Japan has many enduring companies with over 300 years of history. What unites them is the set of values which they hold dear. Comparing these values to the principles of leading companies around the world, GLOBIS students discovered that there are many similarities.
• Putting the customer first
• Valuing people
• Treating the local region with respect
• Obeying laws
Some companies take these principles even further. Sake brewer Gekkeikan (founded 1637) aims to treat all their employees with respect, performing Buddhist memorial services annually for every former employee that has passed away. This simple act shows that the company treats their staff with respect for their entire lives.
This policy of “valuing employees for their whole lives—and even longer” goes above and beyond normal company policies.
Charity is another area where companies can do good. In many businesses, donations are made when times are good, but tend to stop when business turns bad. However, enduring companies continually make donations and contribute to the community, regardless of business conditions.
Further, enduring companies also emphasize long-term coexistence with business partners. Even if there is a short-term loss, they decide that, since they have benefitted from their partners’ assistance in the past, it is OK to incur a loss now to maintain a lasting relationship.
These sets of values spread to business partners, clients, employees and beyond.
From CSR to CCV
Although long-lasting companies are conscious of corporate social responsibility (CSR), we found that they actually go above and beyond that. We call this community coexistence value management (CCV).
The mere existence of these companies provides value to the local community. For example, Gekkeikan holds a deep sense of gratitude toward the regions where they operate. Historically, presidents of Gekkeikan have served on over 80 official posts in local regions and industries. They are constantly planning ways to give back to the community, donating money to build fire stations and hospitals, even setting up scholarships for local students. Because of all this, Gekkeikan has become an invaluable part of the local community.
Broader CCV & Global Management
For decades, Japanese companies have built factories across Southeast Asia and China. If these companies were branching out simply because labor costs were cheaper, they would never earn the respect of the local people, nor be able to retain talented workers.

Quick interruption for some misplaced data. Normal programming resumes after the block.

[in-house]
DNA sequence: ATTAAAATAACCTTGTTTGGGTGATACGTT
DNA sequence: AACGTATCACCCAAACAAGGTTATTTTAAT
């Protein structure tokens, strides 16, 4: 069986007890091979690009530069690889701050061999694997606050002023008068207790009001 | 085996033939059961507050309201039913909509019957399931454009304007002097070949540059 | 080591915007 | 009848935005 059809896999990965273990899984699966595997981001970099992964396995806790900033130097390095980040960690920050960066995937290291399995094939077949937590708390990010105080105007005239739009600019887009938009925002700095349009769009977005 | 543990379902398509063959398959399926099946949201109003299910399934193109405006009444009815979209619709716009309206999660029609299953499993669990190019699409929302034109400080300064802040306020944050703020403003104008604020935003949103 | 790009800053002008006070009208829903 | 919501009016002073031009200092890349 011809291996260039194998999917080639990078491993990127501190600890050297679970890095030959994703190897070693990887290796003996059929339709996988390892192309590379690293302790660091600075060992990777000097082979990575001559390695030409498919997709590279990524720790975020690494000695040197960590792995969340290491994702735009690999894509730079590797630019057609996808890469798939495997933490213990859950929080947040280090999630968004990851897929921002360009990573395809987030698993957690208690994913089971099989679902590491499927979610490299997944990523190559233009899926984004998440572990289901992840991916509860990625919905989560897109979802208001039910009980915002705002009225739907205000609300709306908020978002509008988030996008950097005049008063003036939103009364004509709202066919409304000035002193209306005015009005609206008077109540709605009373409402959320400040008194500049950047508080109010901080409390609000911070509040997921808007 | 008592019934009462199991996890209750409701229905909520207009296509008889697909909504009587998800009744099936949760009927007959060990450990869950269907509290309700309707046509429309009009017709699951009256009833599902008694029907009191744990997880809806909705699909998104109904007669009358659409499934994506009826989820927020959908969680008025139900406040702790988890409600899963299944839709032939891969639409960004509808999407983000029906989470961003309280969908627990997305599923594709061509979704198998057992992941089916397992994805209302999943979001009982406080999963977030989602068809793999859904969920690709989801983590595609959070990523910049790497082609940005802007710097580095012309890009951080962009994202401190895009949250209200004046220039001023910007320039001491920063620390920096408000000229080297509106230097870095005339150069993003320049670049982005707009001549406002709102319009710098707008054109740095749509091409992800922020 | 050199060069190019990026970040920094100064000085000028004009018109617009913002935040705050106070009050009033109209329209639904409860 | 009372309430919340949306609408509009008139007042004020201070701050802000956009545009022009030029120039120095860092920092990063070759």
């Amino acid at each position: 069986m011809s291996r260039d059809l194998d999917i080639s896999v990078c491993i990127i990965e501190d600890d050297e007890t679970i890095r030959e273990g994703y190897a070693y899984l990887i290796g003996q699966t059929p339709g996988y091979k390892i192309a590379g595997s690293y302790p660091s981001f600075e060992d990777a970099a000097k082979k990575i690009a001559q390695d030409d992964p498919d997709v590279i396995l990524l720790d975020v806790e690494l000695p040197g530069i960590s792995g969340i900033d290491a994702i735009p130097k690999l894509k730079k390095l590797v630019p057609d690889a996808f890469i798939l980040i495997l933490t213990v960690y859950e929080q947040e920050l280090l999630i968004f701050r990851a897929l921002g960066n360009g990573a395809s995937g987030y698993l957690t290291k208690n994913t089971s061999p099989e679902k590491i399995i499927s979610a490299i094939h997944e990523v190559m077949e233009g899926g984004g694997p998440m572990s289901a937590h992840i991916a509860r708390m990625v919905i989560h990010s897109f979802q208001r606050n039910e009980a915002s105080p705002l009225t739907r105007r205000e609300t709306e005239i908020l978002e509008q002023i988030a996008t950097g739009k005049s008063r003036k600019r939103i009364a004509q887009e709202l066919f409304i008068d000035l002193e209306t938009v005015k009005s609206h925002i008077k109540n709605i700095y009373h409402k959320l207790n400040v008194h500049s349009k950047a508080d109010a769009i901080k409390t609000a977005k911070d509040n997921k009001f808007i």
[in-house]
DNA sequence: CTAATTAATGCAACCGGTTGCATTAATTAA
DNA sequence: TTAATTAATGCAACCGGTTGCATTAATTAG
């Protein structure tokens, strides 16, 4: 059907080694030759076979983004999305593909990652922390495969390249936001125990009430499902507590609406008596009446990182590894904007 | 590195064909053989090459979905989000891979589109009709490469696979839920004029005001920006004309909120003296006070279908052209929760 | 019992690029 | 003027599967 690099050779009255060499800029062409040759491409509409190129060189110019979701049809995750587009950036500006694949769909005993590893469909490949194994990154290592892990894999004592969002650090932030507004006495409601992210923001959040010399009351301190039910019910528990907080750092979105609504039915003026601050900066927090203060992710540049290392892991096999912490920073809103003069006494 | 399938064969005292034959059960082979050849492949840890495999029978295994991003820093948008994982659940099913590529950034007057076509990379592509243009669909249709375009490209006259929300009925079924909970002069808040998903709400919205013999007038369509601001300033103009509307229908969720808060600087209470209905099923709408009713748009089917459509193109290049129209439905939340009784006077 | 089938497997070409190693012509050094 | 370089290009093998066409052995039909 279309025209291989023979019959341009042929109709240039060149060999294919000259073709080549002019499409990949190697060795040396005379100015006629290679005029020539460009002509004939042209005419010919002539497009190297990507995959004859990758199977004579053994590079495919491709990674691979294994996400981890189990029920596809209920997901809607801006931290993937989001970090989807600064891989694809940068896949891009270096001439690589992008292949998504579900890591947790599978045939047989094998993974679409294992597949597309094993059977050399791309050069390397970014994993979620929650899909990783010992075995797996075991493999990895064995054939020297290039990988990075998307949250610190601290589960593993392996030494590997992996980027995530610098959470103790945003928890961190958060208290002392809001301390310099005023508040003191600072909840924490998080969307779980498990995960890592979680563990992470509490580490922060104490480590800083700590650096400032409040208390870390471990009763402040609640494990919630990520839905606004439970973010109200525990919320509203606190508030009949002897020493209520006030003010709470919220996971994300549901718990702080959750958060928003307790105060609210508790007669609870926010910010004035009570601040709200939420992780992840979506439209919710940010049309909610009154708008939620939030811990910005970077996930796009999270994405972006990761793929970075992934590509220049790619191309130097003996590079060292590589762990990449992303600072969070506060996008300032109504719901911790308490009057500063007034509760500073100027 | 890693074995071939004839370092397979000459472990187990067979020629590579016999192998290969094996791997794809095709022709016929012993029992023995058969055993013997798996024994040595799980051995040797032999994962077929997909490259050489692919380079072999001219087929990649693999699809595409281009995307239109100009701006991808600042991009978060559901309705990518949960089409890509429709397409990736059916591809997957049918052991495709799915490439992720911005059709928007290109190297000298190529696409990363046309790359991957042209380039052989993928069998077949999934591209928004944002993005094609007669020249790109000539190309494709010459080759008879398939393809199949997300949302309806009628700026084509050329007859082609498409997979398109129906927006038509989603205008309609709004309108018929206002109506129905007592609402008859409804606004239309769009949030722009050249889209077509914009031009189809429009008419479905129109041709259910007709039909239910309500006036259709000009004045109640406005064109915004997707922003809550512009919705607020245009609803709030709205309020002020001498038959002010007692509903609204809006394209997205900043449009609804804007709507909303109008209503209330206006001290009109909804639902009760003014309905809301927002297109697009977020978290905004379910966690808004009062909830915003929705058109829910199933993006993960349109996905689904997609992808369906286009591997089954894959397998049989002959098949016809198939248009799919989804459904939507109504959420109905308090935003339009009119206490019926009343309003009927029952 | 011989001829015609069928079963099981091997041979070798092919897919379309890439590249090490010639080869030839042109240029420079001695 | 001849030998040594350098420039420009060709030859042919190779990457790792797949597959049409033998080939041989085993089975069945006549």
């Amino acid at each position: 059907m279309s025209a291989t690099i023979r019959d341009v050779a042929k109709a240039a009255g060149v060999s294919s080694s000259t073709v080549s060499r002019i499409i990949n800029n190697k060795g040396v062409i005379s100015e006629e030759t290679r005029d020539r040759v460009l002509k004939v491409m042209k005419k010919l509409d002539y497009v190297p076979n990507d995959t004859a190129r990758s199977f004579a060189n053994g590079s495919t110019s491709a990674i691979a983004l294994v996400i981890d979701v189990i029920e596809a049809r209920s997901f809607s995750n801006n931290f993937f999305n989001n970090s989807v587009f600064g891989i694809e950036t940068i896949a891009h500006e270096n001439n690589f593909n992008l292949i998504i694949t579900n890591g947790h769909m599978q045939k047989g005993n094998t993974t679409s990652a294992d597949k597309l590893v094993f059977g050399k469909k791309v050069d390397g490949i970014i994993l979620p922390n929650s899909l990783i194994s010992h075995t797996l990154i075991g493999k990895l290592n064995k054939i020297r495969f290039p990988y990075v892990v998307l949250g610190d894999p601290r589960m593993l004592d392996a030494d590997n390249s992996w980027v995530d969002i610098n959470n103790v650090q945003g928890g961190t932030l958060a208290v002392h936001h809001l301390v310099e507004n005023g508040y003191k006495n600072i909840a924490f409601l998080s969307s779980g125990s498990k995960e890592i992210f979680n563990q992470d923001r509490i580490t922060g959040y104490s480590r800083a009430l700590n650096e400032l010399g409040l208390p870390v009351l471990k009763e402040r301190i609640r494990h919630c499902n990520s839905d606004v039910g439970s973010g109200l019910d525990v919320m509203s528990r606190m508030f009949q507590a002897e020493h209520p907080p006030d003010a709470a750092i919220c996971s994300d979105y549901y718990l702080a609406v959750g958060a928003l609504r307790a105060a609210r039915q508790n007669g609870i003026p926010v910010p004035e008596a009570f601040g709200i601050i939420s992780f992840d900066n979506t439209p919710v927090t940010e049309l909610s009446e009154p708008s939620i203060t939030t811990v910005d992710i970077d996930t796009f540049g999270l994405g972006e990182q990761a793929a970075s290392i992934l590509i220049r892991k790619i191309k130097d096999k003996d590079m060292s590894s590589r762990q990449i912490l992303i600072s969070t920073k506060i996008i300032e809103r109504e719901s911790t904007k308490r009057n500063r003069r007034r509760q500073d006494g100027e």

True globalization must continuously and consistently provide value to local areas, during good times and bad. In turn, both sides can mutually reap the benefits.
In Thailand in 2011, immediately after a huge flood, Akio Toyoda, the president of Toyota Motor Corp., went to the affected areas and said, “No matter what happens, we will not abandon this land.”
President Toyoda must have been aware of the fact that you cannot practice sound management only during the good times. It is when crisis strikes that corporations can truly take the lead.
Good Governance & Humility
All companies want to avoid scandals. However, studies show that companies with over 300 years of history tend to have governance systems based on extremely high ethical standards.
For example, if you contribute to a local region by hosting a festival, you gain the trust of the people. When a person gains somebody’s trust, they tend to shy away from bad behavior. Although the culture of shame in Japan may play a role here, a system that continually encourages ethical behavior has been established throughout the company. This is critical.
Many enduring companies also treat traditional customs such as Shinto and Buddhist rituals with the utmost respect. Soy sauce manufacturer Higeta Shoyu (founded in 1606) has an in-house Shinto shrine. Through this, they acknowledge the existence of the gods every day.
Newer companies, as well—household names such as Sony, Panasonic, and Kao—also maintain shrines in the workplace.
This idea, found in many Japanese companies, is humility through constantly acknowledging something greater than yourself.
There is a common practice among enduring companies when it comes to nurturing people: the apprentice system.
At trading company Okaya & Co., Ltd. and architecture firm Takenaka Corporation, all new hires enter a dorm as apprentices. This encourages team spirit and helps foster good communication among employees.
Even after the advancement of mechanization, sake maker Gekkeikan continues to teach their new hires the traditional ways of making rice wine.
Yamato Intec, a cast metal company in Nagano, forces all new staff to work in their factory for five years, regardless of their position or academic background. Apparently, after these five years have passed, everybody in the company has learned to love the smell of cast metal!
Until recently, lengthy training periods, sports festivals, and clubs were seen at all companies in Japan. But now, these activities are being abolished to reduce costs. As a result, many companies are struggling with problems such as a lack of communication between employees.
Enduring companies continue to respect traditional values often overlooked by newer firms. In other words, values help drive companies, bringing successes beyond the bottom line.